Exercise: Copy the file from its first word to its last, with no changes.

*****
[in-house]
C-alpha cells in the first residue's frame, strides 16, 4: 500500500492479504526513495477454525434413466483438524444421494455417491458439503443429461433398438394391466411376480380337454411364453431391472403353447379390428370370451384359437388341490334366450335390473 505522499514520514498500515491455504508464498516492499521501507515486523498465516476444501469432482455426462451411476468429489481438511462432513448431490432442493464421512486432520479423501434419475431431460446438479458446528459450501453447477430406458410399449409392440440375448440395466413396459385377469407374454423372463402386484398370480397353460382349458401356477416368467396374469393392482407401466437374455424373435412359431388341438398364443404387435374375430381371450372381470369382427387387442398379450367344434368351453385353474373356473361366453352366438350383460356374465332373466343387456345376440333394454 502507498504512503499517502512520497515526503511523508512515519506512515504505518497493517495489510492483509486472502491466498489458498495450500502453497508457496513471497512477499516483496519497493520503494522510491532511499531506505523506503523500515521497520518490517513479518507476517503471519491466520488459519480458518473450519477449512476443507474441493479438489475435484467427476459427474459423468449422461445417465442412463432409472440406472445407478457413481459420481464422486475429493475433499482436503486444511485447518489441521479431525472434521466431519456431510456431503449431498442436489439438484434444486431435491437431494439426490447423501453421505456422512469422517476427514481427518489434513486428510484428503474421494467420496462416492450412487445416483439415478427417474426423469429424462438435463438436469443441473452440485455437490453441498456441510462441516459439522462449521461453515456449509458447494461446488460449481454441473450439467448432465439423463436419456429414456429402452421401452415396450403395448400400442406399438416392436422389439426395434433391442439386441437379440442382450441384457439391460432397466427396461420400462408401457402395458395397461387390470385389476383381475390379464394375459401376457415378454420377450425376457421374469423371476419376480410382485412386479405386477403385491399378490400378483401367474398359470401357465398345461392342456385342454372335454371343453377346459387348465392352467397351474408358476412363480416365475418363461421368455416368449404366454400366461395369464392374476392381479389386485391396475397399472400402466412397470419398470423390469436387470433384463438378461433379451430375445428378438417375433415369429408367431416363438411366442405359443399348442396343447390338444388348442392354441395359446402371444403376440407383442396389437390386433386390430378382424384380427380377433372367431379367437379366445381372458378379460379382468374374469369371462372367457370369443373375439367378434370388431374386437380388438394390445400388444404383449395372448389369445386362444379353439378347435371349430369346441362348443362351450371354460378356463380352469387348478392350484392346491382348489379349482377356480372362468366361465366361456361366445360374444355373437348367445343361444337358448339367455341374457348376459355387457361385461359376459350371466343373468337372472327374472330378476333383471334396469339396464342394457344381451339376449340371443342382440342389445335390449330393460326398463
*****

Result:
[in-house]
C-alpha cells in the first residue's frame, strides 16, 4: 500500500492479504526513495477454525434413466483438524444421494455417491458439503443429461433398438394391466411376480380337454411364453431391472403353447379390428370370451384359437388341490334366450335390473 505522499514520514498500515491455504508464498516492499521501507515486523498465516476444501469432482455426462451411476468429489481438511462432513448431490432442493464421512486432520479423501434419475431431460446438479458446528459450501453447477430406458410399449409392440440375448440395466413396459385377469407374454423372463402386484398370480397353460382349458401356477416368467396374469393392482407401466437374455424373435412359431388341438398364443404387435374375430381371450372381470369382427387387442398379450367344434368351453385353474373356473361366453352366438350383460356374465332373466343387456345376440333394454 502507498504512503499517502512520497515526503511523508512515519506512515504505518497493517495489510492483509486472502491466498489458498495450500502453497508457496513471497512477499516483496519497493520503494522510491532511499531506505523506503523500515521497520518490517513479518507476517503471519491466520488459519480458518473450519477449512476443507474441493479438489475435484467427476459427474459423468449422461445417465442412463432409472440406472445407478457413481459420481464422486475429493475433499482436503486444511485447518489441521479431525472434521466431519456431510456431503449431498442436489439438484434444486431435491437431494439426490447423501453421505456422512469422517476427514481427518489434513486428510484428503474421494467420496462416492450412487445416483439415478427417474426423469429424462438435463438436469443441473452440485455437490453441498456441510462441516459439522462449521461453515456449509458447494461446488460449481454441473450439467448432465439423463436419456429414456429402452421401452415396450403395448400400442406399438416392436422389439426395434433391442439386441437379440442382450441384457439391460432397466427396461420400462408401457402395458395397461387390470385389476383381475390379464394375459401376457415378454420377450425376457421374469423371476419376480410382485412386479405386477403385491399378490400378483401367474398359470401357465398345461392342456385342454372335454371343453377346459387348465392352467397351474408358476412363480416365475418363461421368455416368449404366454400366461395369464392374476392381479389386485391396475397399472400402466412397470419398470423390469436387470433384463438378461433379451430375445428378438417375433415369429408367431416363438411366442405359443399348442396343447390338444388348442392354441395359446402371444403376440407383442396389437390386433386390430378382424384380427380377433372367431379367437379366445381372458378379460379382468374374469369371462372367457370369443373375439367378434370388431374386437380388438394390445400388444404383449395372448389369445386362444379353439378347435371349430369346441362348443362351450371354460378356463380352469387348478392350484392346491382348489379349482377356480372362468366361465366361456361366445360374444355373437348367445343361444337358448339367455341374457348376459355387457361385461359376459350371466343373468337372472327374472330378476333383471334396469339396464342394457344381451339376449340371443342382440342389445335390449330393460326398463